It wasn't so long ago that most Americans sat down after work to get caught up on world events by watching the evening newscast on ABC, CBS or NBC. Some still do but a lot more stay up-to-date with their smartphone or tablet.
A detailed survey by the Pew Research Center's Project for Excellence in Journalism (PEJ) in collaboration with The Economist Group, finds that half of all U.S. adults now have a mobile connection to the Web through either a smartphone or tablet. That's up sharply from just a year ago.
Now, instead of waiting for a scheduled broadcast on TV or cable, consumers are watching video clips on their mobile devices. The survey suggests the explosive growth of tablets is driving the trend.
Nearly a quarter of U.S. adults -- 22 percent -- now own a tablet device, double the number from a year earlier. Another three percent of adults regularly use a tablet owned by someone else in their home. And nearly a quarter of those who don't have a tablet -- 23 percent -- plan to get one in the next six months.
44 percent now have smartphone
Those who don't have a tablet are more likely now to carry a smartphone. The survey shows 44 percent of adults now carry phones that allow them to access the Internet, up from 35 percent in May 2011.
Despite all the games and entertainment apps available on these devices, 64 percent of tablet owners and 62 percent of smartphone owners say news is their preferred content, accessing news on their devices at least once a week. And they aren't just checking headlines. Seventy-three percent of adults who consume news on their tablet read in-depth articles at least sometimes, including 19 percent who do so daily. Fully 61 percent of smartphone news consumers at least sometimes read longer stories -- 11 percent regularly.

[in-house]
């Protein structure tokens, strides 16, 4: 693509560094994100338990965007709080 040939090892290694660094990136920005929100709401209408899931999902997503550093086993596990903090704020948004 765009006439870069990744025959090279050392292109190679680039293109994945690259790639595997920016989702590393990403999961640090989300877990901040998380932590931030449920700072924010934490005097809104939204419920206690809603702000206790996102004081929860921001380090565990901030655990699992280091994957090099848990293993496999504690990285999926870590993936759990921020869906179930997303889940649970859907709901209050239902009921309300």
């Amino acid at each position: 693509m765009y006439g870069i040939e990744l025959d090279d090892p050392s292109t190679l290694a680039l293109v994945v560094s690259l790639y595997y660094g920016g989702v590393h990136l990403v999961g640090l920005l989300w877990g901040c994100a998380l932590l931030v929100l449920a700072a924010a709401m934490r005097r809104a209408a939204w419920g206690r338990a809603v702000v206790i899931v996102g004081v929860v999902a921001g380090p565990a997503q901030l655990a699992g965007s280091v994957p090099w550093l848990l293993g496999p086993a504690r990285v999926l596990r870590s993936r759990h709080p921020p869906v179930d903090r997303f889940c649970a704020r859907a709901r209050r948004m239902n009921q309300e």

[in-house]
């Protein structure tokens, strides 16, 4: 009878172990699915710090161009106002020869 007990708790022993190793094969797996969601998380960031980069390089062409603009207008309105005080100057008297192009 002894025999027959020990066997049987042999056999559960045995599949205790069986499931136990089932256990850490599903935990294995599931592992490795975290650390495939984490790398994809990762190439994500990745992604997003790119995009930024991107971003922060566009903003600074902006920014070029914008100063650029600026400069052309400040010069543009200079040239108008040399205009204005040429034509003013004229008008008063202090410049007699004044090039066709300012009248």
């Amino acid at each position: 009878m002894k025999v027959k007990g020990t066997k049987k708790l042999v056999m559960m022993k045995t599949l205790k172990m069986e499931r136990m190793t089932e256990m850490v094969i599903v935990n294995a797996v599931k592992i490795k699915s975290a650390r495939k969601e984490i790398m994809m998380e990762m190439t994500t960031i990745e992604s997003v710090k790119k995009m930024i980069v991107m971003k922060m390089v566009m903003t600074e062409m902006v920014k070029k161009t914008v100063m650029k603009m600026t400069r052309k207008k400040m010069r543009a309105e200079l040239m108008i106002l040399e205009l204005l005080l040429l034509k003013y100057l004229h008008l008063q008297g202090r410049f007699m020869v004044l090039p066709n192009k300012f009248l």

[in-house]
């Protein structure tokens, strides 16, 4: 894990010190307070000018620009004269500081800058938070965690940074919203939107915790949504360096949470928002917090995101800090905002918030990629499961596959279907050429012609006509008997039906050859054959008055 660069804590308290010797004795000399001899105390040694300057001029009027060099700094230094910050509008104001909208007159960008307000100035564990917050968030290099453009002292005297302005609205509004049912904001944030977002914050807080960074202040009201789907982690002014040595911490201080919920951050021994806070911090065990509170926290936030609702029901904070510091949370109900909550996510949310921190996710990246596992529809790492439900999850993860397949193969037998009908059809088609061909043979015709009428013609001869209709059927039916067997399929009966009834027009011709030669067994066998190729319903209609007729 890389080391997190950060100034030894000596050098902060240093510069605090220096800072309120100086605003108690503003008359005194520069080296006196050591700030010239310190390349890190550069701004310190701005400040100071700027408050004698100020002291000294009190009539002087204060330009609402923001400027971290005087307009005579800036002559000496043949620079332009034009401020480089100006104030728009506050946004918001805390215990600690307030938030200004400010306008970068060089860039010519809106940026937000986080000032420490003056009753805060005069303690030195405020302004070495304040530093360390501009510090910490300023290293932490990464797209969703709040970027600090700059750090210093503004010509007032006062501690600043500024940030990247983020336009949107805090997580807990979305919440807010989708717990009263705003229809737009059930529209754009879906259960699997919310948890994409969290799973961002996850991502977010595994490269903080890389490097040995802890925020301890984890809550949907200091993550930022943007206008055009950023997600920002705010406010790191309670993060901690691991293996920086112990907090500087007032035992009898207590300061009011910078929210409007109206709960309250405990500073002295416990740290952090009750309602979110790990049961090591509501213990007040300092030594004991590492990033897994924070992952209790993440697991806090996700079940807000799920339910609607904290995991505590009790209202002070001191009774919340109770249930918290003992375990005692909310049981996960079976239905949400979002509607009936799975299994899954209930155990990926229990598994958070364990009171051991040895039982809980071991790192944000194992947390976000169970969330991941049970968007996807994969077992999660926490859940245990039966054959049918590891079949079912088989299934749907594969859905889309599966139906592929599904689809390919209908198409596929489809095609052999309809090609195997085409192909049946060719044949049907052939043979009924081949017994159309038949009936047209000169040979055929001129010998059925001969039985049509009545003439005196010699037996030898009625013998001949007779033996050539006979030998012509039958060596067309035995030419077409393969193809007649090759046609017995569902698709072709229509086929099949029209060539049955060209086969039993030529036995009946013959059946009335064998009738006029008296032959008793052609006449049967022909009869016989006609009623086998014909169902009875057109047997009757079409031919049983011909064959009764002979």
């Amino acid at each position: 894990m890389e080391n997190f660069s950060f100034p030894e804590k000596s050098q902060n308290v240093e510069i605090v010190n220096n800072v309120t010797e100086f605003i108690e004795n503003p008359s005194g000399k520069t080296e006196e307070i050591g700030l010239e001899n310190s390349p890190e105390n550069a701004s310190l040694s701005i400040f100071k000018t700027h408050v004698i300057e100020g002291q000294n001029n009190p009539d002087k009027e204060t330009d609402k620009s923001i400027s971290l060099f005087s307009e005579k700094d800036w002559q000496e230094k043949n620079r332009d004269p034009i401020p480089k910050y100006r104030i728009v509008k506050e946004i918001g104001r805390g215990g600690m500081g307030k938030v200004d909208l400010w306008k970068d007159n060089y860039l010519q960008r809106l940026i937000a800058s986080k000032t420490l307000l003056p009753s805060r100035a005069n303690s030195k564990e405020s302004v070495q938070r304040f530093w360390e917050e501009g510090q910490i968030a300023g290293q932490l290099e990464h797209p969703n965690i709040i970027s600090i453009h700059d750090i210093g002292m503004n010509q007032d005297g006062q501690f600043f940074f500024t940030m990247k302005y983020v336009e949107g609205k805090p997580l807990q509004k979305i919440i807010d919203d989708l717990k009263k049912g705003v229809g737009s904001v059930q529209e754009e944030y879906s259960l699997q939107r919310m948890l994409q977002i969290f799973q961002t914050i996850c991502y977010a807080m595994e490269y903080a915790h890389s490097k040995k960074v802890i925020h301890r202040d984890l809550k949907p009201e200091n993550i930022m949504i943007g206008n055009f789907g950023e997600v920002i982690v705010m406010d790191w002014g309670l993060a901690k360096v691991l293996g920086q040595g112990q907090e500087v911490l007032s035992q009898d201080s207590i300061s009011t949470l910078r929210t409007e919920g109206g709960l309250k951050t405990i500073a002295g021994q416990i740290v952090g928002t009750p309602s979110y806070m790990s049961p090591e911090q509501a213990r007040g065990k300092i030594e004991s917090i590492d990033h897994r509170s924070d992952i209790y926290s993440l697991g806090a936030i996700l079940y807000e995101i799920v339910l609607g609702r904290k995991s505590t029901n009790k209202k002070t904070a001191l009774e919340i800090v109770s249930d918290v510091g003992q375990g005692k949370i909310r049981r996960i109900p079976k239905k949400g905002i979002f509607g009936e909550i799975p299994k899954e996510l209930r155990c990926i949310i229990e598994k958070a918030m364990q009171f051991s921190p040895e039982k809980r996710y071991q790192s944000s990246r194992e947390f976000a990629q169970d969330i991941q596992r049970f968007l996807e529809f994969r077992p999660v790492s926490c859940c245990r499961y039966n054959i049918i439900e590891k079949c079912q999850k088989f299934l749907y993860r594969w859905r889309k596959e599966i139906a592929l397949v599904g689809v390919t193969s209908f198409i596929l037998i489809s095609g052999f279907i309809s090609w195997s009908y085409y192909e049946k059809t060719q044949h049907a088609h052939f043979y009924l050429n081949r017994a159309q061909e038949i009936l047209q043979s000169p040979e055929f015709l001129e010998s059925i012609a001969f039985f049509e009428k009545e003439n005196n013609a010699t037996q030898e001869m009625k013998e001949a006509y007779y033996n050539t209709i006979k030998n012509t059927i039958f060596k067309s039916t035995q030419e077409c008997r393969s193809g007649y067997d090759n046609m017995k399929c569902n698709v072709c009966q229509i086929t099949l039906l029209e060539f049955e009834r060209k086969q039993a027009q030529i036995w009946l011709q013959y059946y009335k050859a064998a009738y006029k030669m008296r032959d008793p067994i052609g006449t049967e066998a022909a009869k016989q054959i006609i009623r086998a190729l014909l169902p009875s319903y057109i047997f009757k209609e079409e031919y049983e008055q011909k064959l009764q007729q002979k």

The findings suggest consumers are not cutting back on the amount of news they consume but are increasing it. Four out of ten mobile news consumers say they are getting more news now and nearly a third say they are adding new sources.
The survey also finds that consumers have yet to embrace certain features that mobile devices offer. While mobile technology allows people to get news anywhere and any time, most people get news on these devices when they are at home -- and roughly half of mobile news users get news on their device just once a day.
Prefer to use a browser
And when they access news, they tend to bypass apps and simply use the browser on their devices, just like they would on their PC at home. That's bad news for publishers, who hoped news apps would allow them to charge for access to news content. More mobile news users have print-only subscriptions than have digital ones. Just 24 percent say they are considering exchanging their print subscription for a digital one.
Pew concludes the mobile revolution has done nothing to lessen consumer's interest in news content, but in fact has increased it. It's just changed the way consumers prefer it to be delivered.